One of the topics that do not receive enough attention in the news is the armed conflict in Darfur, a region within the African country Sudan. Since 2003, there has been a war going on in Darfur, and many human rights violations have taken place. In this article, I will present a brief overview of the history of the conflict, the nature of the conflict, the consequences, the international response, and the current situation.
History and Beginning of Conflict
Darfur is a region in the western portion of Sudan that is roughly the size of Spain. There are historical tensions between the peoples of Darfur. These tensions include territorial disputes between livestock herders and sedentary farmers, ethnic conflicts, scarcity of water, and lack of resources. Since the 1990s, the Arabs that control the Sudanese government have practiced racist acts against the non-Arab people of Darfur. Discontent with this situation built up, leading to violent attacks on government buildings in Darfur. The attacks were carried out by two rebel groups, the SLM/A (Sudan Liberation Movement/Army) and JEM (Justice and Equality Movement).
In response, the government recruited and trained militias known as the Janjaweed. The word Janjaweed can be translated to mean “man with a gun on a horse”. The Janjaweed would target and destroy non-Arab villages through raids, while Arab villages were left untouched. A raid would typically begin with airstrikes by government planes and helicopters. In a few hours, the Janjaweed would arrive in the village mounted on horses and technicals (pickup trucks with mounted machine guns). They would then use “scorched earth” tactics against the residents of these villages, including rape, murder, torture, starvation, and forced displacement. Over the course of this conflict, several hundred thousand people have been killed, and more than 2.8 million have been displaced. As shown in the map, over 3,300 villages have been destroyed or damaged as of August 2009.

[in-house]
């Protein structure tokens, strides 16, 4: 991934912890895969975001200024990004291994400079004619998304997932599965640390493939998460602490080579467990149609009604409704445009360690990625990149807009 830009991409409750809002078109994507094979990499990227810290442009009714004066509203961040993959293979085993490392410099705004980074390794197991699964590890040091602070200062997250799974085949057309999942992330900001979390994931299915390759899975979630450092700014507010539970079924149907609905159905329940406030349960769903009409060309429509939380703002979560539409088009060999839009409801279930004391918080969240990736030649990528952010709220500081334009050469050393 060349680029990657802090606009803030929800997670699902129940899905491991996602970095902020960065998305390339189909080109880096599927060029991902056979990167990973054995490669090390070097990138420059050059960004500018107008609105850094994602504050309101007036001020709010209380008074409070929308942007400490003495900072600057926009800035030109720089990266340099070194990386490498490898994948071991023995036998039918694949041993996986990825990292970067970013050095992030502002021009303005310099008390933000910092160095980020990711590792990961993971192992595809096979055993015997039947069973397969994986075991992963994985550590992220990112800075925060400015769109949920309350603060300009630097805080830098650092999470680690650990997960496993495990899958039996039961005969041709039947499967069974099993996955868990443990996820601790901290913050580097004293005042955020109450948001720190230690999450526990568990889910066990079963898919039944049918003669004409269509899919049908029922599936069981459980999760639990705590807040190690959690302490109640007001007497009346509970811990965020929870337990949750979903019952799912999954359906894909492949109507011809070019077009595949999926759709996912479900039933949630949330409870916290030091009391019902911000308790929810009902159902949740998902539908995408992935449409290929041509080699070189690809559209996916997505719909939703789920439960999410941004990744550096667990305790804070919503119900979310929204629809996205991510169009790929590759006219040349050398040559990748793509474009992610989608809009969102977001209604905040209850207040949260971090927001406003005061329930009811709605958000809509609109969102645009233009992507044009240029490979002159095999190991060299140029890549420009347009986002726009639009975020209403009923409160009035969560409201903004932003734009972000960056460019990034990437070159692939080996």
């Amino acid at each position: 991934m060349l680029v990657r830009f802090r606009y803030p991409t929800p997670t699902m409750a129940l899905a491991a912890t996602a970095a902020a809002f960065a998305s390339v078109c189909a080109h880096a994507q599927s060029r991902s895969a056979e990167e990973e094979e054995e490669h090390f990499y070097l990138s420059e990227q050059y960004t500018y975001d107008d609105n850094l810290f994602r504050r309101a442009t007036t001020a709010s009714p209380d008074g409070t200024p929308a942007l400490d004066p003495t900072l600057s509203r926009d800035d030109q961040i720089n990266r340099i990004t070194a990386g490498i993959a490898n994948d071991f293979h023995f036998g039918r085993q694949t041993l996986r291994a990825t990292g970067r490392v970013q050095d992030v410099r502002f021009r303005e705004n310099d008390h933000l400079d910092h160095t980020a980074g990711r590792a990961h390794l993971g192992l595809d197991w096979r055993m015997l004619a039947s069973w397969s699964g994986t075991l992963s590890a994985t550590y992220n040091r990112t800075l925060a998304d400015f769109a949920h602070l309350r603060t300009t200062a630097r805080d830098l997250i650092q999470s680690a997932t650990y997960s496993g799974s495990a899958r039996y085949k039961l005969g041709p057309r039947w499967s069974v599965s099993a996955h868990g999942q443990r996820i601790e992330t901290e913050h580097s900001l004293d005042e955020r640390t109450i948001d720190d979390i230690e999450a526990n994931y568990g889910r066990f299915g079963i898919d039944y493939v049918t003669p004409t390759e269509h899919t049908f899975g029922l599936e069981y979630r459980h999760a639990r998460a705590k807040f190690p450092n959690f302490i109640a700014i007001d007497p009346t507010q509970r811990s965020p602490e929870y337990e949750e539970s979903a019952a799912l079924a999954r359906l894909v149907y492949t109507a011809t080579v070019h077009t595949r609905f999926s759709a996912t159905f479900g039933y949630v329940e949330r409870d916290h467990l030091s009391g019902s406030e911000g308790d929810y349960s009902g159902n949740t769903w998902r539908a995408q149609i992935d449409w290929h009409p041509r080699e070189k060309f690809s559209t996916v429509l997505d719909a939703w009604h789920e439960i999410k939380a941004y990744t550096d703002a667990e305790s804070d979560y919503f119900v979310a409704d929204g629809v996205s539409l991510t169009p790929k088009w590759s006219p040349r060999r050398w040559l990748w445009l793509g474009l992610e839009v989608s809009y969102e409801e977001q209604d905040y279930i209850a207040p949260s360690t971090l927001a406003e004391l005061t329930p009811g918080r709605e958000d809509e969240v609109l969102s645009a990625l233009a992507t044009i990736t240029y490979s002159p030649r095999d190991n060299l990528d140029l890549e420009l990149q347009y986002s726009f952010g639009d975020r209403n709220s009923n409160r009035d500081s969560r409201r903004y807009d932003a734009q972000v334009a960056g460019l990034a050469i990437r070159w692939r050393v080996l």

The government denies working with the Janjaweed, but evidence such as airstrikes by government planes, Janjaweed mingling with military personnel, and Janjaweed wearing military uniforms suggest otherwise. In addition, Janjaweed commanders have admitted that they attack villages on government orders.
The millions who were displaced by the Janjaweed’s attacks in Darfur went to neighboring countries such as Chad to escape the violence. However, Chad has limited resources to help these refugees, so they often lack food, water, shelter, and medical care. Chad’s military has also had skirmishes with the Janjaweed when the latter tried to chase the refugees over the border.
Many notable governments, organizations, and individuals have announced their opposition to the violence in Darfur, but little has been done to end the conflict. Organizations such as the United States Congress and individuals such as Colin Powell, Barack Obama, and Hillary Clinton have deemed the conflict to be genocide. The African Union and United Nations have sent thousands of peacekeeping troops to Darfur, but they have not been able to stop the violence. This is in part to the fact that the peacekeepers are only authorized to act defensively to protect civilians. At least four ceasefire and peace agreements have been made, but fighting still continues.
Omar Al-Bashir, the President of Sudan, has been accused of multiple war crimes. The International Criminal Court, a court that prosecutes individual for crimes against humanity and war crimes, issued a warrant for Mr. Al-Bashir’s arrest. When he arrived at an African Union conference in Nigeria this July, lawyers filed a lawsuit against him on charges of genocide, and he immediately left.
The UN is having difficulty imposing sanctions on the Sudanese government as there are two powerful countries opposing this: China and Russia. Since Sudan is rich in oil, China feels the need to keep a good relationship with the Sudanese government. Russia sells weapons and military equipment to Sudan, and so does not want to criticize its customer.
The Sudanese government and the JEM made a ceasefire agreement in February 2010. However, the JEM claims that the government launched new attacks on villages, and so is boycotting the peace talks in retaliation. About 300,000 people were displaced between January and May of this year. In August, over a hundred people were killed due to a petty land dispute that escalated into a larger conflict.
The situation in Darfur has been dire for about a decade now, and attempts to resolve the conflict have repeatedly failed. This might be because efforts so far have focused mostly on ending the conflict, rather than addressing the root causes of it. As mentioned before, one of the core causes of the war may be lack of resources, particularly water. Darfur has an arid climate, and the Sahara Desert covers part of Northern Darfur. In addition, climate change is gradually decreasing the amount of land available for farming, worsening the conflict. Therefore, ending the conflict in Darfur requires not only peace talks, but also increased access to water and other natural resources. In 2007, a giant underground lake in Darfur was detected through remote sensing. Although there is a debate among scientists as to whether this underground lake dried up thousands of years ago, this find brings hope. It will most likely take several years to find out if the lake will help end the conflicts in Darfur.